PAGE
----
This Independent Venue Week, we’re running a series of features looking into the highs and lows of some of London’s most important small venues.
Each year Independent Venue Week, which runs from 29th January – 4th February, acts as a seven day celebration of small venues and those who own, run and work in them.
Each day during the week, we’ll be interviewing the people behind the day-to-day running of some of London’s most loved independent venues and delving into the highs and lows of running them. We’ll also be asking how best they feel they can be supported, both by those who go to gigs and by organisations, and looking into the challenges they face.
Previously we were at The Dome and Paper Dress. Next up, we’re at The Windmill in Brixton, chatting to booker Tim Perry from the venue about community, what role the government could play in helping live music and his favourite gigs at the venue.
Hi Tim. What’s your favourite thing about The Windmill?
The dog, but apart from that I think it has the feel of a dive bar without anyone having chucked an interior designer tens of thousands of pounds to create it.
What’s been the most memorable show for you?
Probably Clor 12 years ago. Debut show. Not one person in the packed-out crowd knew anything about them. They just blew people away. We went on to have a couple of dozen more glorious nights with Club Clor and then they stopped altogether, which is really sad. A band ahead of their time who would fit in really well with what’s going on nowadays, and nowadays is the best period ever as far as quality of local bands goes.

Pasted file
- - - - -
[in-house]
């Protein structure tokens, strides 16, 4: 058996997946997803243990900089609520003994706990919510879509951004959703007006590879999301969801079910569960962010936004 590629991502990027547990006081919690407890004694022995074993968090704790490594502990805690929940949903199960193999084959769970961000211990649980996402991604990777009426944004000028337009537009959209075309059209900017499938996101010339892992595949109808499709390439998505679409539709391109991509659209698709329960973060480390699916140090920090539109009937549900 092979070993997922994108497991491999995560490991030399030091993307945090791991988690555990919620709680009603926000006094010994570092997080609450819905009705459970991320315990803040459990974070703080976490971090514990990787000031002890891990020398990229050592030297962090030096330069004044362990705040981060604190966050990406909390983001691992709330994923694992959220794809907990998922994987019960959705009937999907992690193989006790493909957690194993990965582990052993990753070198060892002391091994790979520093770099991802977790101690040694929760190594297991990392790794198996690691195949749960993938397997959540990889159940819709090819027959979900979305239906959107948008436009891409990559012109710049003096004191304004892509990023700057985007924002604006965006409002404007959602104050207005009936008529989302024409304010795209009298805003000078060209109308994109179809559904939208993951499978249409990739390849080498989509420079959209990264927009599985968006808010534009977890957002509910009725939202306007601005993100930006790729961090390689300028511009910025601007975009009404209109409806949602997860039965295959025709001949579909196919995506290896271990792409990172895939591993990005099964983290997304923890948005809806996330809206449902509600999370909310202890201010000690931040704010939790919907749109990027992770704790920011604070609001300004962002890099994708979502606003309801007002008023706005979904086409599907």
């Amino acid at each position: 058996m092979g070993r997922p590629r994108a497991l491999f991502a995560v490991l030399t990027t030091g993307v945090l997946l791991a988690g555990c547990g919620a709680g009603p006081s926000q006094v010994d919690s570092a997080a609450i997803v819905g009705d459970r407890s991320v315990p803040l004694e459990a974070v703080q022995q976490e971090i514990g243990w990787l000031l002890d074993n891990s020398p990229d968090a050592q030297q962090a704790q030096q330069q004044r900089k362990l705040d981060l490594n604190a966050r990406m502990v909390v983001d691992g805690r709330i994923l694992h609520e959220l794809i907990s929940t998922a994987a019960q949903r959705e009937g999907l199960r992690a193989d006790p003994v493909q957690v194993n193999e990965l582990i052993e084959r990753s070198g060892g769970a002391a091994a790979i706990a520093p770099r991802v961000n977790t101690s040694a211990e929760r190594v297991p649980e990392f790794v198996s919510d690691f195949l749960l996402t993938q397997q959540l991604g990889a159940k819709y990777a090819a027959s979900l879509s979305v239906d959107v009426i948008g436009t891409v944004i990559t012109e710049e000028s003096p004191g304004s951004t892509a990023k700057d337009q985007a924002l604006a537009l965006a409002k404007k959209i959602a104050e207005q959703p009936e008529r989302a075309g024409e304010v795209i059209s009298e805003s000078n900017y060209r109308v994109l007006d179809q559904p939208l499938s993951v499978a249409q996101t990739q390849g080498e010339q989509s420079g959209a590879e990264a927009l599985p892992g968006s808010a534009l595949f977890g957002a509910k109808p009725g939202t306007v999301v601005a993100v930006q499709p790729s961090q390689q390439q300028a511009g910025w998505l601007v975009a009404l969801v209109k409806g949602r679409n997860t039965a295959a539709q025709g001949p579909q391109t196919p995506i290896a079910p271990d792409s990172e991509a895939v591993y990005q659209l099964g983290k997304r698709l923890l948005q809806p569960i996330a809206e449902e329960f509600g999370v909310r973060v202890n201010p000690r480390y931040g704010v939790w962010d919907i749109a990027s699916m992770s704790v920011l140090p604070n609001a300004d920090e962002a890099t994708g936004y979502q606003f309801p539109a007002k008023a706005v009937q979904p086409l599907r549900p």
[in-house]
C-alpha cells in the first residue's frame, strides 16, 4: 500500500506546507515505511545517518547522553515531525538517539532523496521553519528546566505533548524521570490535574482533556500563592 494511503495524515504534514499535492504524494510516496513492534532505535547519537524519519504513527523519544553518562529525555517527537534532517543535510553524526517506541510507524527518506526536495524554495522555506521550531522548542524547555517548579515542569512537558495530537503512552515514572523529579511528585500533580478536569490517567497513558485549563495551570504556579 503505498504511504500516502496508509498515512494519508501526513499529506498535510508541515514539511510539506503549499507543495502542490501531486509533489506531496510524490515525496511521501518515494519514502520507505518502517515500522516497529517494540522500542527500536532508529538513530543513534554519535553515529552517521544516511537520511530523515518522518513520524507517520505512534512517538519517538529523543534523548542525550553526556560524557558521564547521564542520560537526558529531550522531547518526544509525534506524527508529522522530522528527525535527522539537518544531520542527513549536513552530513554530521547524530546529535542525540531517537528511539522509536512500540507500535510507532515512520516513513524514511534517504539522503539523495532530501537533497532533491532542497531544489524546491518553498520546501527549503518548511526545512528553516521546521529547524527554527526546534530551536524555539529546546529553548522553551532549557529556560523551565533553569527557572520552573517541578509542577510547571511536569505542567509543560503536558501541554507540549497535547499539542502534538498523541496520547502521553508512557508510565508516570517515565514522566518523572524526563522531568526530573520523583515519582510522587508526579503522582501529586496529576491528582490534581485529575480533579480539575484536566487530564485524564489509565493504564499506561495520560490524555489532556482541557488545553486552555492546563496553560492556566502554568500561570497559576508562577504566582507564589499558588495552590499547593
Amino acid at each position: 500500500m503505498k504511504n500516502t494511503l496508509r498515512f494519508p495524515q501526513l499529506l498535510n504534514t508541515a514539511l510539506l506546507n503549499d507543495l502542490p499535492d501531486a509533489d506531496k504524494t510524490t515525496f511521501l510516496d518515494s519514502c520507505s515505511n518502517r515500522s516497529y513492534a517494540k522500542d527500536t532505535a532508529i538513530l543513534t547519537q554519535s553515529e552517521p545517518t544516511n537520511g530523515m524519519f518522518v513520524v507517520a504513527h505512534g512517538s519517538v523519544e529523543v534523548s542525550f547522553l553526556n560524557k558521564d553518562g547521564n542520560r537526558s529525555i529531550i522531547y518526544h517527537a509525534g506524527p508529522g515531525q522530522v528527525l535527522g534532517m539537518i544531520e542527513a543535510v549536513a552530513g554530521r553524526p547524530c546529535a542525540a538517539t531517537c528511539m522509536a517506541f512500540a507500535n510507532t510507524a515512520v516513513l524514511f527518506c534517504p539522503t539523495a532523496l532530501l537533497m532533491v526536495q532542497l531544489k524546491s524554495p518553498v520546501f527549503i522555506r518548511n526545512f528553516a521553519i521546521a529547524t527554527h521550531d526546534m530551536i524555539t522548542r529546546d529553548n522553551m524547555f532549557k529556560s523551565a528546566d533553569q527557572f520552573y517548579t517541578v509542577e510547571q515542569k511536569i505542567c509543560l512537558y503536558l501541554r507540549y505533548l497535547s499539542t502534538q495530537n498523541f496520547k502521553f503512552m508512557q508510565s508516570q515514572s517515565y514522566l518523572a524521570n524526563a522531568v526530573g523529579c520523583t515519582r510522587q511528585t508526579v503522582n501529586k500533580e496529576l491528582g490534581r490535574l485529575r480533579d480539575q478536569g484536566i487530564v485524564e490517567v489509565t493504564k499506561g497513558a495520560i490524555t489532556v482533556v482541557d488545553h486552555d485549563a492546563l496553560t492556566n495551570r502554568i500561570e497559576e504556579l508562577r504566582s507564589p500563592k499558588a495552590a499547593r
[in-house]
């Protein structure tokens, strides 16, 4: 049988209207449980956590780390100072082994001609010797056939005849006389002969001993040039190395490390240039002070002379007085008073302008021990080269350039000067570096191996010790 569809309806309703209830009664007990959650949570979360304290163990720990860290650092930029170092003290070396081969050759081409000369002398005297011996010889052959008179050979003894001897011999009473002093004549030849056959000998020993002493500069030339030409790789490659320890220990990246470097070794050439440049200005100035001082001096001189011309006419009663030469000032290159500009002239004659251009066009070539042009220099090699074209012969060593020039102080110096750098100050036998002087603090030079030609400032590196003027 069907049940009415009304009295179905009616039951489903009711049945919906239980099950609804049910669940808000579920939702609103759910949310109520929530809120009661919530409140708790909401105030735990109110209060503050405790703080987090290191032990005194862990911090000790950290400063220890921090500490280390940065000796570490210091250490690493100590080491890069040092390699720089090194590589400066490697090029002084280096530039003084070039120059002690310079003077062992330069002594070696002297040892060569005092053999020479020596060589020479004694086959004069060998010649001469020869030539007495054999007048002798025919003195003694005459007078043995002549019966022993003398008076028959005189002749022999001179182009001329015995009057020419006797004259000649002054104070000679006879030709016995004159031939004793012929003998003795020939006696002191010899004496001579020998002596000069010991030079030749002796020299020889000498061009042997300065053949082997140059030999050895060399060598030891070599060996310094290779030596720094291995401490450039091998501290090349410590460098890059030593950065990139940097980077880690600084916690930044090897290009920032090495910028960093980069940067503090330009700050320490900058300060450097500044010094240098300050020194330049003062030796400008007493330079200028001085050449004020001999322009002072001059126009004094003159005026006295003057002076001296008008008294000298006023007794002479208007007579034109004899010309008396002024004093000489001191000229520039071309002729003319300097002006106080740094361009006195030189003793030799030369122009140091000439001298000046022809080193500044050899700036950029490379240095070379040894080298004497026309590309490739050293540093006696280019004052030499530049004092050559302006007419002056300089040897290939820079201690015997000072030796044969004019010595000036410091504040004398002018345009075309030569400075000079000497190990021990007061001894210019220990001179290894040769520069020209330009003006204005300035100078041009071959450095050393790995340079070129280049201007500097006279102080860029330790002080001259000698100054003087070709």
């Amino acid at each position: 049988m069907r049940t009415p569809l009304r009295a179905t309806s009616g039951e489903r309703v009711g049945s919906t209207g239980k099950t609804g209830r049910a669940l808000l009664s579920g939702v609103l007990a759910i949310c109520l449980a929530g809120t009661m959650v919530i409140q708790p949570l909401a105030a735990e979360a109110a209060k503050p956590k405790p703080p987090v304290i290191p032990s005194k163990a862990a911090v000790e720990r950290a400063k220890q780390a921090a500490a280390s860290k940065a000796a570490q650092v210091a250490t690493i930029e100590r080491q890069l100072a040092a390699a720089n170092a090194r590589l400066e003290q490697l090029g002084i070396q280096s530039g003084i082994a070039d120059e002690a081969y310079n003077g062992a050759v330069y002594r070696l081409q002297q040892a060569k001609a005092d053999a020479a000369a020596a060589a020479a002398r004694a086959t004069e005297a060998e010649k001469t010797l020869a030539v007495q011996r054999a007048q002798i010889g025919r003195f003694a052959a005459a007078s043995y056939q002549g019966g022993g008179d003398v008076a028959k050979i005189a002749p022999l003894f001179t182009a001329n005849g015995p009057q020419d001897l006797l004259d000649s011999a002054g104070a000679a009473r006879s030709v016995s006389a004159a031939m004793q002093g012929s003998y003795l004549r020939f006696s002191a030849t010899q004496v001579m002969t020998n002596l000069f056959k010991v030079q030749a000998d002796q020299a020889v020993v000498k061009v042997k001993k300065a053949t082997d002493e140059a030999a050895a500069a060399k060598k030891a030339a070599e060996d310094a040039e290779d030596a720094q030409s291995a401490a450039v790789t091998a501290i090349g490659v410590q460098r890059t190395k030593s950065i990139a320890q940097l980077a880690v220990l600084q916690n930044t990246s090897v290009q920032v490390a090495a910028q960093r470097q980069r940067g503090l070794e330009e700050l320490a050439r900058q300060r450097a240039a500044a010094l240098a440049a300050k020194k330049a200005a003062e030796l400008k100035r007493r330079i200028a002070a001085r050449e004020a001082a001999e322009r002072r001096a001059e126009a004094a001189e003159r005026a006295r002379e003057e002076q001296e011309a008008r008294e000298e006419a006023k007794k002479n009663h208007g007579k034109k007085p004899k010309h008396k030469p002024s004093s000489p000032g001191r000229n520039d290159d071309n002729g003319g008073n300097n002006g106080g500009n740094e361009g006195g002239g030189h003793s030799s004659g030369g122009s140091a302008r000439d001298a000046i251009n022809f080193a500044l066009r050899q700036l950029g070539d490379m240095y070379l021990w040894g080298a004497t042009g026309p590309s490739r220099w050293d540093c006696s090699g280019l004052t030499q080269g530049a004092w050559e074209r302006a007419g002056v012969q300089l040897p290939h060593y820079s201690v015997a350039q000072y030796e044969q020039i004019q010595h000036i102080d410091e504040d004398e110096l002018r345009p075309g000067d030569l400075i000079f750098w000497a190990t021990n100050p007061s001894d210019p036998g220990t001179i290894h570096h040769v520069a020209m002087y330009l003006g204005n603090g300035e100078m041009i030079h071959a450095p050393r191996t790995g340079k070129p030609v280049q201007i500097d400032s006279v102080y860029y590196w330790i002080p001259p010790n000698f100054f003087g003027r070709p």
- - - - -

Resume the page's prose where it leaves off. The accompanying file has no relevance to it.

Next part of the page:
It’s been pretty tough for a lot of venues over the past few years with rising business rates, threats of closure and more. What’s been important for you in overcoming the issues venues face?
Being a part of your community is important. Our overlord lives on the premises and gets on well with neighbours.
What role could the government or funding bodies play in helping music venues survive?
I think we need to be viewed as a legitimate art form just as much as, say, ballet or opera. Also, relief on VAT, like they do in some European countries, would help.
Is there anything your average gig-goer can do to support local venues, besides just turning up to gigs?
Big ups on social media.
““Now is the best period ever as far as quality of local bands goes.” ”
What’s your favourite venue outside of your own?
I worked in America a lot in the late 90s and found the venues to not just be delightful dive bars but also very supportive of the local music community in a way I don’t think UK venues did to the same extent at that time. The Hideout in Chicago and the old Emo’s when it was on Red River in Austin were two of my favourites.
Are there any common mistakes you feel venue owners make that hurt business?
Not paying bands. You piss off bands and the word gets around. And anyway, why would you not pay the people bringing customers into the venue? The other thing is not having a decent PA. Yes, that’s money too but…
Any stories of terrible bands over the years? Or are the 70’s cliches of rock’n’roll band behaviour extinct?
We actively avoid the cliched types who hark back to that era…